Obituary: Brother Martin Humphrey O.F.M.
He made the night a little brighter
(Br. Martin Humphreys, OFM, died Friday, November 20 at his home, the St. John the Baptist friary. He was 94 years old and the senior of the province by age.)
Br. Gene Mayer did not mince words describing Br. Martin Humphreys: “He was a kind, gentle man who could be very stubborn.”
This was the epitaph that began Marty’s Dec. 3 funeral in St. Joseph Chapel at St. John the Baptist Friary in Sharonville, where he had lived in retirement since 2004. As a longtime fellow resident of SJB Friary, Gene should know. The words “kind” and “gentle” were echoed by most who attended the private funeral, kept small over concerns about Covid-19 and livestreamed on Facebook.
Homilist Mark Soehner likened Marty to the subject of “The Lamplighter,” a 19th century Scottish poem. In it, an oldtimer making his nightly rounds in the town is remembered by writer Robert Louis Stevenson as “the man who punches holes in the darkness.” It aptly describes Marty, who responded to the world’s inequities with acts of compassion and boldly creative artwork.
More than 50 years ago, in his days as a porter at Duns Scotus College in Southfield, Mich., he went out of his way to bolster the spirits of those who came to the door, even giving them rides to Mass. When 12 families in hardship were referred to Marty, he and Francis Williams gathered food and clothing to create an outreach program that has endured to this day and is now housed at Transfiguration Parish.
Marty’s concern for humanity was also reflected in his abstract paintings. He was prolific and accomplished, with works ranging from exuberant and colorful to turbulent and dark, depending upon the way he saw the world that day. “It was often obscure to many of us,” Gene admitted in opening remarks.
The camera at the funeral was fixed on the altar; lost in livestreaming were the identity of speakers around the chapel and a view of the cantor, Chris Meyer. On a table in front were Marty’s ashes, draped in white, next to a framed photo of him with that familiar eye-crinkling smile.
Brothers at SJB Friary lent their voices, with Brian Maloney reading from Daniel (“Those who have insight will shine like the glow of the expanse of heaven, and those who lead the many to righteousness, like the stars forever and ever”), and Gabriel Balassone sharing the Prayers of Petition.
The Gospel Reading from Matthew 25 (“For I was hungry, and you gave Me something to eat; I was thirsty, and you gave Me something to drink; I was a stranger, and you invited Me in…”) led Mark into his homily, and the poetic image of a town’s lamplighter, “a simple man” whose work “wasn’t all that prestigious.”
“I’d like to suggest to you that Br. Martin was that kind of man,” Mark said, recalling Marty’s ministry as a cook and a porter, a job he did for 29 years. “During that time he helped people.” That simple, sweeping statement summed up Marty’s efforts to welcome folks at the door, offer counsel or consolation for their problem, and then do something about it.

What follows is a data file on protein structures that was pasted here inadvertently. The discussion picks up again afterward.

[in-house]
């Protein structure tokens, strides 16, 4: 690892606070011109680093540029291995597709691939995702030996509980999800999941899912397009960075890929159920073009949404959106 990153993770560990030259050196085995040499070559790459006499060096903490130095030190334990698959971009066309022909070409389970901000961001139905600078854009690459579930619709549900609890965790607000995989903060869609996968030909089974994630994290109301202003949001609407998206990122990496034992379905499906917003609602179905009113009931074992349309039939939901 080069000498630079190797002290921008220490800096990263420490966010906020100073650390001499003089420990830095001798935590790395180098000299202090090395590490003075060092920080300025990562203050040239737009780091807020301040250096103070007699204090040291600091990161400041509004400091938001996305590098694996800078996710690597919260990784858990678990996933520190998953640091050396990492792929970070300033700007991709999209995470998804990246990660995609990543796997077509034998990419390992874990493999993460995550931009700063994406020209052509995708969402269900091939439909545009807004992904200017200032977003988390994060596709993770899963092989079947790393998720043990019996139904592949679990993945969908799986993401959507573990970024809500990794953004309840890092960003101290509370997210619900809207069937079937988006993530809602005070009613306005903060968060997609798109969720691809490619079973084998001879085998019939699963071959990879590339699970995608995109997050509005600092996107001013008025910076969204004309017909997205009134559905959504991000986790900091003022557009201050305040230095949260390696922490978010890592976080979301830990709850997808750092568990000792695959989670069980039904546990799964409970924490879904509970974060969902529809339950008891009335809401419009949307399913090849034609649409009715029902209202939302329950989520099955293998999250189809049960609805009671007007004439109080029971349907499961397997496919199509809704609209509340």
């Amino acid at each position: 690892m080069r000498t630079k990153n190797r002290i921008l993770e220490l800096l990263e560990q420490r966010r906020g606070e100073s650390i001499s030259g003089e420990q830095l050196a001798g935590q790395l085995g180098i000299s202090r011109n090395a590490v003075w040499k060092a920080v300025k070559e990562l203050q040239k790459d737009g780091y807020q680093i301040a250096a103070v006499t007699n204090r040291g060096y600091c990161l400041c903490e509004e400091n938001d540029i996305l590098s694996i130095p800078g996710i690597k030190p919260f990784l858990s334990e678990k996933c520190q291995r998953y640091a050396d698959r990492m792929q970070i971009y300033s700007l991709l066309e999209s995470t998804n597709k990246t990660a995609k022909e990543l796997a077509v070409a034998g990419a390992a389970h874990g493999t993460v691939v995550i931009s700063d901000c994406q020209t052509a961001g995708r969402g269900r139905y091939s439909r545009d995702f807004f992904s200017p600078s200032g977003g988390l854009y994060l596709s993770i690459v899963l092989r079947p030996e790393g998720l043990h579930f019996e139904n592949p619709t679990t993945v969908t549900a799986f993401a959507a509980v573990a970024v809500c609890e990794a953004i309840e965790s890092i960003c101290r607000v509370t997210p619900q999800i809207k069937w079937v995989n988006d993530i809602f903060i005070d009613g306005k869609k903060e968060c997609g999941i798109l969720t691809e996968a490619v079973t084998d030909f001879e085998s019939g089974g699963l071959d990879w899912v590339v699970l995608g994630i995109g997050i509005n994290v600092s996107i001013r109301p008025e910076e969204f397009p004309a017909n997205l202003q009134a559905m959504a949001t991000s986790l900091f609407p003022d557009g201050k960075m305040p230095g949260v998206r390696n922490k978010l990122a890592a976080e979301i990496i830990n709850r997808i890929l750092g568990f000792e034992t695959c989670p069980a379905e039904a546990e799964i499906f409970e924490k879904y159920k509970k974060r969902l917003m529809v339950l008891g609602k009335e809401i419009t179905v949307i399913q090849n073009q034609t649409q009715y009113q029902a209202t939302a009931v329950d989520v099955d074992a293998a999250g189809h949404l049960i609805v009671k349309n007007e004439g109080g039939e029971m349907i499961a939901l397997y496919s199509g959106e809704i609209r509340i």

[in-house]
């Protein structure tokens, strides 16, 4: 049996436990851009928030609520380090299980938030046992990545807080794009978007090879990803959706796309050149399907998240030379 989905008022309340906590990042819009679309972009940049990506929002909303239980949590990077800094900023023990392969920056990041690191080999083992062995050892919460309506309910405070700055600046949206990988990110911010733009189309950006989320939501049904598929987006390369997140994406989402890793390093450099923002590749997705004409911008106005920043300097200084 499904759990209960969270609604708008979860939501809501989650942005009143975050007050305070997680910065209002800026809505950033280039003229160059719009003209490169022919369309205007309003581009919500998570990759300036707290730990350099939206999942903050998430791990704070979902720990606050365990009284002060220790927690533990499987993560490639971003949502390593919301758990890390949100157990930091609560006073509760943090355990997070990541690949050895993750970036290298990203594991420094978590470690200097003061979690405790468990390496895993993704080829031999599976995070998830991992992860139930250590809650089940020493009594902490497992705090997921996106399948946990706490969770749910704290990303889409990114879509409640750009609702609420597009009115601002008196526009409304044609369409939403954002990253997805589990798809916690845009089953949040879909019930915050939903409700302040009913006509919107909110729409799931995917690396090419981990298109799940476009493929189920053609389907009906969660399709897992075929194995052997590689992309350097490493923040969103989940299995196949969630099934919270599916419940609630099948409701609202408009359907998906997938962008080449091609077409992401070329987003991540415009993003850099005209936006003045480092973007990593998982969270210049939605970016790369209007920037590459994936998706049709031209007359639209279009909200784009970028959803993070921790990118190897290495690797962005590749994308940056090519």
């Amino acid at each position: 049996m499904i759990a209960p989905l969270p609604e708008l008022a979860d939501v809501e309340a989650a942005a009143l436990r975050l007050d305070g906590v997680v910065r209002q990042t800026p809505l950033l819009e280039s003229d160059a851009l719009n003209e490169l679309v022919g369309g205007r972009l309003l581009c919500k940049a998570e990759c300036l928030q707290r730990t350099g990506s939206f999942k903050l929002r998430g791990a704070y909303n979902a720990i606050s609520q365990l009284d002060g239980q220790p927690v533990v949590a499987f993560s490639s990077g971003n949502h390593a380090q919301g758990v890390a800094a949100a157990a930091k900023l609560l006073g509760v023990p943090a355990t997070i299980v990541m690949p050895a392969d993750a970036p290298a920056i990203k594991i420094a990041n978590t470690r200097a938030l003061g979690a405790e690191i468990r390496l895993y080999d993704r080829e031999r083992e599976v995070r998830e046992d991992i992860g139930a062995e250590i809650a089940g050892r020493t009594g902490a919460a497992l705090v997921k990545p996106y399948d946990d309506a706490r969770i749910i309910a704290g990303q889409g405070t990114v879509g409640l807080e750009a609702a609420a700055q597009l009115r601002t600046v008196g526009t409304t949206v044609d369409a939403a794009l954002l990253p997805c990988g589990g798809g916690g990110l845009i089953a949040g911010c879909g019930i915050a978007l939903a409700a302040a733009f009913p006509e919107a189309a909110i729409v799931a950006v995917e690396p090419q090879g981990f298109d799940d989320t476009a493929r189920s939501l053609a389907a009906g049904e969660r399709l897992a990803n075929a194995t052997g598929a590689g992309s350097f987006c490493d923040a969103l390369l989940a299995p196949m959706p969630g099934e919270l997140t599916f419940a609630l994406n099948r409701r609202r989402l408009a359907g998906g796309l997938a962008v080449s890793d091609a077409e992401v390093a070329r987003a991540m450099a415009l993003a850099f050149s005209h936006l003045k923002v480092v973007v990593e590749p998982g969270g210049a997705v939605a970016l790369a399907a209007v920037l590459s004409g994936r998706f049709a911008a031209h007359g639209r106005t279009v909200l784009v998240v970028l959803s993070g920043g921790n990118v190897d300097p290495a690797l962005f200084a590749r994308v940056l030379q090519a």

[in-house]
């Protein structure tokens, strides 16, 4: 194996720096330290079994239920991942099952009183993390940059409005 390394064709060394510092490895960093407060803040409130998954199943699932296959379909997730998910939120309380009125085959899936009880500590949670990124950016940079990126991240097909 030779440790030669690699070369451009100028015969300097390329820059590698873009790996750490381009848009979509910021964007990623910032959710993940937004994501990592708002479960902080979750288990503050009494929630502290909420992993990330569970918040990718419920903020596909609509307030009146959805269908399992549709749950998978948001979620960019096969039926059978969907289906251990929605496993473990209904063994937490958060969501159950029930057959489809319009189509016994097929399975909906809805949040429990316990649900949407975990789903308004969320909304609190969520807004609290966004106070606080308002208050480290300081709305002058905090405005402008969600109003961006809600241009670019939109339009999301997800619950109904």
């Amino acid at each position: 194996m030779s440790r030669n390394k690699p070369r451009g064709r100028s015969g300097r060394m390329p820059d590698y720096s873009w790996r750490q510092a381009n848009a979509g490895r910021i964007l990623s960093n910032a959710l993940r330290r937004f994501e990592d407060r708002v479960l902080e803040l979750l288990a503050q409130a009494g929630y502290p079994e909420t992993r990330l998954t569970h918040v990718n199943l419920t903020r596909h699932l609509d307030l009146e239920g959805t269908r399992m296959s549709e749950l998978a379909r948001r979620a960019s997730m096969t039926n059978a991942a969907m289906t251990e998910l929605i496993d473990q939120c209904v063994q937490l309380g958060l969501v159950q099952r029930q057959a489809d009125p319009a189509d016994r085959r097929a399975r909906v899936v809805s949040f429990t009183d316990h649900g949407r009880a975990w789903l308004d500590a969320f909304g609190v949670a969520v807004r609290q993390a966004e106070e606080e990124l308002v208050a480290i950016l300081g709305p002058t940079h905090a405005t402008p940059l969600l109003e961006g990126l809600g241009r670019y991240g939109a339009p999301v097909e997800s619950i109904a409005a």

Mark remembered when he first arrived at Duns Scotus College with his parents. “Marty went out of his way to make sure I knew which entrance at that huge place to pull up to, and then called someone to make sure they were there to welcome me.” He always noticed the candidate “who somehow didn’t fit in at first,” just as he noticed “many people who were in desperate need.” From those observations and in partnership with Francis Williams and laywomen grew the Poverty Program. “They would collect gently used clothing, as well as foodstuffs and distribute it to the many men and women in Detroit who came by after losing a job, or were stuck in a vicious cycle of poverty.”
Mark recalled the judgment passage from the Gospel reading, the “separation between sheep and goats at the end of things,” with the only criterion being “works of mercy”. Just as Jesus identified with “those who are hungry, thirsty, a stranger, naked, ill or in prison,” so did Marty.
When people asked Mother Teresa why she loved the poor, said Mark, “she liked to grasp their hand, slowly wiggle one finger at a time and explain, “You-did-it-to-me,” referring to the “least of my brothers and sisters” passage in Matthew. “She wasn’t doing something for people; she was doing it for someone: the poor and humble Jesus. And when you were with Br. Martin, you could feel those eyes of his twinkle with value for you.”
Later on, Marty channeled that passion and compassion into his paintings. “That became his life in the second half of life, teaching of our faith and painting out of the well of his deep connection with God.” It was an expression of “what he knew with God.”
Humble and kind, Marty was among those who “live lives of grace…. They shine like the stars in the deep night,” Mark said, much like that lamplighter, “the man who punches holes in the darkness.”
Mark invited those watching to “let any suffering be transformed” by the love of Jesus. “Help me to notice and love people who seem a bit lost. Jesus punches holes in the darkness of our lives. As we celebrate Br. Martin’s life and his new life with Christ, can you and I rise and do that for others?”
After the last strains of the closing hymn, “O God Beyond All Praising”, Gene blew out the candle, and the chapel emptied. The livestream camera was still trained to the front, where the framed photo of Marty sat, light from above reflecting the image of stained glass on his face. It somehow seemed appropriate.